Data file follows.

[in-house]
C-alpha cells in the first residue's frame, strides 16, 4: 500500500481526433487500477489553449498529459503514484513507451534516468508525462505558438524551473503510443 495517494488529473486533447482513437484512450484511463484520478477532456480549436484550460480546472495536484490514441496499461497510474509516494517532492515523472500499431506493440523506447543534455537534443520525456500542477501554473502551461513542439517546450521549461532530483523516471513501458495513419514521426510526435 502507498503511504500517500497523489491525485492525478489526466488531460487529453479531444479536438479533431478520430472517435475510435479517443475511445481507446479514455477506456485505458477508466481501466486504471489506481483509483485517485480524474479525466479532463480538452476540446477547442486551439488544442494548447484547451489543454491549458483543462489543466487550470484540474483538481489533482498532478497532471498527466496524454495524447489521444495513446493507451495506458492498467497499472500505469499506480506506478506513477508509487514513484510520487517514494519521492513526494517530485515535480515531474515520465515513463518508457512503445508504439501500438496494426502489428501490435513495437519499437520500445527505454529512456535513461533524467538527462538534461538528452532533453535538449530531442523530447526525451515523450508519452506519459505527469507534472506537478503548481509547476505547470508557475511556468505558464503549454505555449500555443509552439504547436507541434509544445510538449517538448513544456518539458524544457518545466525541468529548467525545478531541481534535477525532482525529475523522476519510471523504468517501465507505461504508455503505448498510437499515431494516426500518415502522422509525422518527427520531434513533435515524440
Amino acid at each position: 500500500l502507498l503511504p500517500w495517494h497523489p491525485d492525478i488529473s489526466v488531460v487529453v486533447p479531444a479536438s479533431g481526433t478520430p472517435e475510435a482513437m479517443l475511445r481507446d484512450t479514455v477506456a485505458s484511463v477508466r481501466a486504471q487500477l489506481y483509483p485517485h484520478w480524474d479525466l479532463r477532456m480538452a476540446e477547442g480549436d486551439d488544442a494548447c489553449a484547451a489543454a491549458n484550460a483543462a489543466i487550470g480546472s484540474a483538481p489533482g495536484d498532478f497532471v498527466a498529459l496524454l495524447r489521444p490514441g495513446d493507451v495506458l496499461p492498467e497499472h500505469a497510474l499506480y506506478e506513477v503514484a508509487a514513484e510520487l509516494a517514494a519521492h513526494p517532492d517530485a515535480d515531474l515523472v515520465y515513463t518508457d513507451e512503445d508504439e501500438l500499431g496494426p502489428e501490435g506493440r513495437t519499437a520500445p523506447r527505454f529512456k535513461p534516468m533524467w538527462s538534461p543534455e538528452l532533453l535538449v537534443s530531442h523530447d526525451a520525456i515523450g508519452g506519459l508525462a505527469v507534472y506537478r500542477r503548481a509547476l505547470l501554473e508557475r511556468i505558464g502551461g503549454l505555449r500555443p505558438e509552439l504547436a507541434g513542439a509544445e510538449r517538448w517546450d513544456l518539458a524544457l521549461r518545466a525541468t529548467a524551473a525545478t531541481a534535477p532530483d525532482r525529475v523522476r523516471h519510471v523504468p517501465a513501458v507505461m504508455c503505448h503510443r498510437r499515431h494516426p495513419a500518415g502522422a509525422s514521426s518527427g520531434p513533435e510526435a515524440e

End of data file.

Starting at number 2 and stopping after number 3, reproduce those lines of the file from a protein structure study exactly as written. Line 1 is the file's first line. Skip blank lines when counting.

C-alpha cells in the first residue's frame, strides 16, 4: 500500500481526433487500477489553449498529459503514484513507451534516468508525462505558438524551473503510443 495517494488529473486533447482513437484512450484511463484520478477532456480549436484550460480546472495536484490514441496499461497510474509516494517532492515523472500499431506493440523506447543534455537534443520525456500542477501554473502551461513542439517546450521549461532530483523516471513501458495513419514521426510526435 502507498503511504500517500497523489491525485492525478489526466488531460487529453479531444479536438479533431478520430472517435475510435479517443475511445481507446479514455477506456485505458477508466481501466486504471489506481483509483485517485480524474479525466479532463480538452476540446477547442486551439488544442494548447484547451489543454491549458483543462489543466487550470484540474483538481489533482498532478497532471498527466496524454495524447489521444495513446493507451495506458492498467497499472500505469499506480506506478506513477508509487514513484510520487517514494519521492513526494517530485515535480515531474515520465515513463518508457512503445508504439501500438496494426502489428501490435513495437519499437520500445527505454529512456535513461533524467538527462538534461538528452532533453535538449530531442523530447526525451515523450508519452506519459505527469507534472506537478503548481509547476505547470508557475511556468505558464503549454505555449500555443509552439504547436507541434509544445510538449517538448513544456518539458524544457518545466525541468529548467525545478531541481534535477525532482525529475523522476519510471523504468517501465507505461504508455503505448498510437499515431494516426500518415502522422509525422518527427520531434513533435515524440
Amino acid at each position: 500500500l502507498l503511504p500517500w495517494h497523489p491525485d492525478i488529473s489526466v488531460v487529453v486533447p479531444a479536438s479533431g481526433t478520430p472517435e475510435a482513437m479517443l475511445r481507446d484512450t479514455v477506456a485505458s484511463v477508466r481501466a486504471q487500477l489506481y483509483p485517485h484520478w480524474d479525466l479532463r477532456m480538452a476540446e477547442g480549436d486551439d488544442a494548447c489553449a484547451a489543454a491549458n484550460a483543462a489543466i487550470g480546472s484540474a483538481p489533482g495536484d498532478f497532471v498527466a498529459l496524454l495524447r489521444p490514441g495513446d493507451v495506458l496499461p492498467e497499472h500505469a497510474l499506480y506506478e506513477v503514484a508509487a514513484e510520487l509516494a517514494a519521492h513526494p517532492d517530485a515535480d515531474l515523472v515520465y515513463t518508457d513507451e512503445d508504439e501500438l500499431g496494426p502489428e501490435g506493440r513495437t519499437a520500445p523506447r527505454f529512456k535513461p534516468m533524467w538527462s538534461p543534455e538528452l532533453l535538449v537534443s530531442h523530447d526525451a520525456i515523450g508519452g506519459l508525462a505527469v507534472y506537478r500542477r503548481a509547476l505547470l501554473e508557475r511556468i505558464g502551461g503549454l505555449r500555443p505558438e509552439l504547436a507541434g513542439a509544445e510538449r517538448w517546450d513544456l518539458a524544457l521549461r518545466a525541468t529548467a524551473a525545478t531541481a534535477p532530483d525532482r525529475v523522476r523516471h519510471v523504468p517501465a513501458v507505461m504508455c503505448h503510443r498510437r499515431h494516426p495513419a500518415g502522422a509525422s514521426s518527427g520531434p513533435e510526435a515524440e